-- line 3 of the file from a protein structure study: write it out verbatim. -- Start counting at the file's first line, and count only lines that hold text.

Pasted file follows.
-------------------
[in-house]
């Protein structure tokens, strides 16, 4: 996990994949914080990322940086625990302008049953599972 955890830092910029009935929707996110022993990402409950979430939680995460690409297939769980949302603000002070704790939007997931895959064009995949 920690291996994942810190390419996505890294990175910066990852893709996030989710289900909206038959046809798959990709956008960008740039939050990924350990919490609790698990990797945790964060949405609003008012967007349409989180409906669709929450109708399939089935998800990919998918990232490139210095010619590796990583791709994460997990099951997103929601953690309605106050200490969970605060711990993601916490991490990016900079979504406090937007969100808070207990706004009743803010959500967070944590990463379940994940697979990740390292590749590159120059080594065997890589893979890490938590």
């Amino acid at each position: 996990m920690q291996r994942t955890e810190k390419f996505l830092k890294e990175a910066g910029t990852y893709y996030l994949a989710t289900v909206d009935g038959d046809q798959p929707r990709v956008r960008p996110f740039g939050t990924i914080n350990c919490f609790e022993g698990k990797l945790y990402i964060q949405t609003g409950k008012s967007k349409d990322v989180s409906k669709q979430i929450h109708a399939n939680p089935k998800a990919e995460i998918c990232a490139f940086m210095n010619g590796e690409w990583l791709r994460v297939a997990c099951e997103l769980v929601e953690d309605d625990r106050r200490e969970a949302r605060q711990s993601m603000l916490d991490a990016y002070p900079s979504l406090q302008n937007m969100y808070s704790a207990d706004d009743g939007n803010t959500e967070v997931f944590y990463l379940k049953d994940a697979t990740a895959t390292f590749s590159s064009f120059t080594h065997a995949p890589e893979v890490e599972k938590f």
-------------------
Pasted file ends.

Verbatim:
């Amino acid at each position: 996990m920690q291996r994942t955890e810190k390419f996505l830092k890294e990175a910066g910029t990852y893709y996030l994949a989710t289900v909206d009935g038959d046809q798959p929707r990709v956008r960008p996110f740039g939050t990924i914080n350990c919490f609790e022993g698990k990797l945790y990402i964060q949405t609003g409950k008012s967007k349409d990322v989180s409906k669709q979430i929450h109708a399939n939680p089935k998800a990919e995460i998918c990232a490139f940086m210095n010619g590796e690409w990583l791709r994460v297939a997990c099951e997103l769980v929601e953690d309605d625990r106050r200490e969970a949302r605060q711990s993601m603000l916490d991490a990016y002070p900079s979504l406090q302008n937007m969100y808070s704790a207990d706004d009743g939007n803010t959500e967070v997931f944590y990463l379940k049953d994940a697979t990740a895959t390292f590749s590159s064009f120059t080594h065997a995949p890589e893979v890490e599972k938590f």